19. Here's some of my summer trip to the central/western part of Norway. Some where I was staying in Hol. This one on my way there. First night at Hol, it was the day after midsummer and this was at 1am. Dinner earlier that evening. The weather when I left Hol... not quite as nice a drive as the 27 degrees with clear blue skies I had on the way there. On my way from Hol to Flåm/Aurlandsvagen... about to go up into the mountains. It was actually pretty warm up here, well it was late June. Took this on the way back to Hol. When I passed this on the way out to Flåm the water in this little lake was the blue-est thing I've ever seen. Now I've crossed the top, time to head down there. The fjord at Flåm. The fjord cliffs that rise up above the town, highest is almost 1km high. A little inland from Flåm. The town and dock at Aurlandsvagen. Views of the fjord at Aurlandsvagen These were taken closer to home in and around Vollen. These were taken in Svelvik. Verket, just across the water from Svelvik.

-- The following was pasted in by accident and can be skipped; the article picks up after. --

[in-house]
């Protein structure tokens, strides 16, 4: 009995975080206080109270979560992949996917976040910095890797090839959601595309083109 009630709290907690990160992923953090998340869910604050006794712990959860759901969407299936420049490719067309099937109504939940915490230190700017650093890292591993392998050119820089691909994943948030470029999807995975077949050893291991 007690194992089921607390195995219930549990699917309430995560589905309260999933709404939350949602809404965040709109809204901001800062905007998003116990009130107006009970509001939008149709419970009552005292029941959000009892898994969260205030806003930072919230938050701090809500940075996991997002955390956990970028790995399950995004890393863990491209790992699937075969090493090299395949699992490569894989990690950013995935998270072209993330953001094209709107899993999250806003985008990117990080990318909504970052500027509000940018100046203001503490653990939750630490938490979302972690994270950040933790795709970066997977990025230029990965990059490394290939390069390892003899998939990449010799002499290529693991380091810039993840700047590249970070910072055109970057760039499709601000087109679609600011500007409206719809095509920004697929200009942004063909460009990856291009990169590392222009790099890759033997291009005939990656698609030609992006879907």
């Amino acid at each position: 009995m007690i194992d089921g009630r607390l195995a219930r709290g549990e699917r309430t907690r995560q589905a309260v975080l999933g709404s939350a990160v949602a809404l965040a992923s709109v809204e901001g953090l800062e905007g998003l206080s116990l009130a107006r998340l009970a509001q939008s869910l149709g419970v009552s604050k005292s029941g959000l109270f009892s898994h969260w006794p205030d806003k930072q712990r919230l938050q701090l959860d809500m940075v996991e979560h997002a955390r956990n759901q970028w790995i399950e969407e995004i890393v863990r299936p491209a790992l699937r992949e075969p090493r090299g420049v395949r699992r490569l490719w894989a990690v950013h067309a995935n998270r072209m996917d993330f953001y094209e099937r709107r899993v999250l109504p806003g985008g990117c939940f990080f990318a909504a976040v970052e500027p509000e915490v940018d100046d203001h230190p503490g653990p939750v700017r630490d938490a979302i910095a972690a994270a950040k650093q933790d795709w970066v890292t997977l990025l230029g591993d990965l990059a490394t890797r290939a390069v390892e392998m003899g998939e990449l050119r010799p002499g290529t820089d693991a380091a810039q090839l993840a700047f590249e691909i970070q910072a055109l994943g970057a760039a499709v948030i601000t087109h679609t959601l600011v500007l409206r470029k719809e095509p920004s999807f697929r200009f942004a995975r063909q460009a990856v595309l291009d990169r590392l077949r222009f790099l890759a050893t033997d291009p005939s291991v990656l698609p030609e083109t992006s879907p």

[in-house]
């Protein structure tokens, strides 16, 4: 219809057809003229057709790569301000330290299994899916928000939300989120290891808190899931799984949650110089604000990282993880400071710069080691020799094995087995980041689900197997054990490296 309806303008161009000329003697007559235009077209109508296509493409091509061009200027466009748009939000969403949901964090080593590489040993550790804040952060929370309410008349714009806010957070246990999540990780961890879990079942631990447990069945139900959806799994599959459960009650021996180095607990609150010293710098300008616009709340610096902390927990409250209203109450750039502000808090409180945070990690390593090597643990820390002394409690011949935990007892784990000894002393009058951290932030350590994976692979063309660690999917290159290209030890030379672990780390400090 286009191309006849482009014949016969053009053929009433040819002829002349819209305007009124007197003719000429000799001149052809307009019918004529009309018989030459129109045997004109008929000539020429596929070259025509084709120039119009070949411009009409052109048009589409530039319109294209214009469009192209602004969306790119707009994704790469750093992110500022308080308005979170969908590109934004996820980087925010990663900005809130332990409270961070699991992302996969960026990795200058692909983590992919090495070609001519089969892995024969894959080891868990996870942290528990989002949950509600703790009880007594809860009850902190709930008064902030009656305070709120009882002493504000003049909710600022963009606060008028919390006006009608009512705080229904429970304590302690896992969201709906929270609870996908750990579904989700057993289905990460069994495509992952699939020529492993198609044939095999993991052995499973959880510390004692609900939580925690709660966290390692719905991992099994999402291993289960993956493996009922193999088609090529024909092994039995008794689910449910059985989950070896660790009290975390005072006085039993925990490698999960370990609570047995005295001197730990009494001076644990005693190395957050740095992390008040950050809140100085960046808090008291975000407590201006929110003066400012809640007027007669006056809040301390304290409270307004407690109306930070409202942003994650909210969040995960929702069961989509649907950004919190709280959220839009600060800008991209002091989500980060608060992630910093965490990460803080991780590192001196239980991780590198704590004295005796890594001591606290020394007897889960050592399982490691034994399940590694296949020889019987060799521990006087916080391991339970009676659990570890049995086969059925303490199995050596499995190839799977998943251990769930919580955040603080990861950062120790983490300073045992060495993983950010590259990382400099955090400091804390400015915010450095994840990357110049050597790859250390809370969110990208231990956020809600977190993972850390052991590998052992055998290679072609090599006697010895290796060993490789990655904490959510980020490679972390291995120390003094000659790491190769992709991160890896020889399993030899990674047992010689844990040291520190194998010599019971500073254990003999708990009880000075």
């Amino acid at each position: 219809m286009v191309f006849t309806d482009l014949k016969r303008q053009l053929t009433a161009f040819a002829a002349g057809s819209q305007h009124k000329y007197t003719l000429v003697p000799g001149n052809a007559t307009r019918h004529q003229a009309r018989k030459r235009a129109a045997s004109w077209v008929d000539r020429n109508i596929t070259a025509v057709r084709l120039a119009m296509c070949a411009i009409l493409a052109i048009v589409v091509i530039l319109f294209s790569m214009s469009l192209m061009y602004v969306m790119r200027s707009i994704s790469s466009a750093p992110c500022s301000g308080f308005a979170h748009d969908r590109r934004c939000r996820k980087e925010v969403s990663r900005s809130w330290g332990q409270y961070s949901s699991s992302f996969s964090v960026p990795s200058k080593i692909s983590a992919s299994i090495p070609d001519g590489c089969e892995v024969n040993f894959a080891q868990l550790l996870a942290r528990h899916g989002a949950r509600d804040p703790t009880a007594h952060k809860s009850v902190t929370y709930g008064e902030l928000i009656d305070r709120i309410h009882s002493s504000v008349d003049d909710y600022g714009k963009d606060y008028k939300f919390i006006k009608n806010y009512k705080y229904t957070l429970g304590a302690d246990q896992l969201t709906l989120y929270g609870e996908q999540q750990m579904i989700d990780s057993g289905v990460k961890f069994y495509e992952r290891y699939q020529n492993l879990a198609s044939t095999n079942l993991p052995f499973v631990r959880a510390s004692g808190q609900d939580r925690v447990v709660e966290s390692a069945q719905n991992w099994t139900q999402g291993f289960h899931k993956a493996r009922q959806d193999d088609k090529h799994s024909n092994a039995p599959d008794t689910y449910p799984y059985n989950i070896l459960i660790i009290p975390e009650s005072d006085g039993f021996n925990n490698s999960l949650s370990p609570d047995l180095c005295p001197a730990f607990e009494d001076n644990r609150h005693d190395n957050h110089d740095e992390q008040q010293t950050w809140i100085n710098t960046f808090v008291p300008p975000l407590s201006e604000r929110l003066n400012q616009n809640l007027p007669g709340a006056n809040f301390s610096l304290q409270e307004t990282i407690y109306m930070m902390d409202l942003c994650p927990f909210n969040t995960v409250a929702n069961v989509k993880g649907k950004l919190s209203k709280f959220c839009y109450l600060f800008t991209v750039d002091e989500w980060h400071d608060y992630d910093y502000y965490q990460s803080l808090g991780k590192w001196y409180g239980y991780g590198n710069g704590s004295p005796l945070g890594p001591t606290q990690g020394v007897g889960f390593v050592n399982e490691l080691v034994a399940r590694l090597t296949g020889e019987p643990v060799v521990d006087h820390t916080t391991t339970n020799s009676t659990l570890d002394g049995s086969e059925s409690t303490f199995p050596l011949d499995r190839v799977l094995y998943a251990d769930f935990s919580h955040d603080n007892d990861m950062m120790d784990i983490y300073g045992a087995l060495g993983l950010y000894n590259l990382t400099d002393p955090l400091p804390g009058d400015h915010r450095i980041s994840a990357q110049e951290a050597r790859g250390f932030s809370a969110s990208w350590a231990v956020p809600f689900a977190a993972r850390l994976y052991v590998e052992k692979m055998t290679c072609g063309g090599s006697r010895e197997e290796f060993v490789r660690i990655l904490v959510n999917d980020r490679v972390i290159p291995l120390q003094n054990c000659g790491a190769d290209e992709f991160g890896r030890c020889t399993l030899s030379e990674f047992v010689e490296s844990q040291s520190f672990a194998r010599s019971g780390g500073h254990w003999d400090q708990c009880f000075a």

20. But when you do go chemical and light it up for the transfer, there's that "ah... this is the life" moment, as you see the remaining DV for the burn rapidly reduce.
  21. It's a bit like the time I accepted a contract to recover a part from the surface of the Mun. When I go there the part was a command seat... try picking up one of those with a grabber.
  22. More science snagging ensued today, with a trip for Jeb to the Mun's surface. That does not look good. Flag raised and science grabbed, it was time to wake up that lazy, sleeping on the job spacecraft. Ah... the wonders of an overpowered SAS unit. Kersploosh!... and all in, a couple hundred science points to add to the kitty.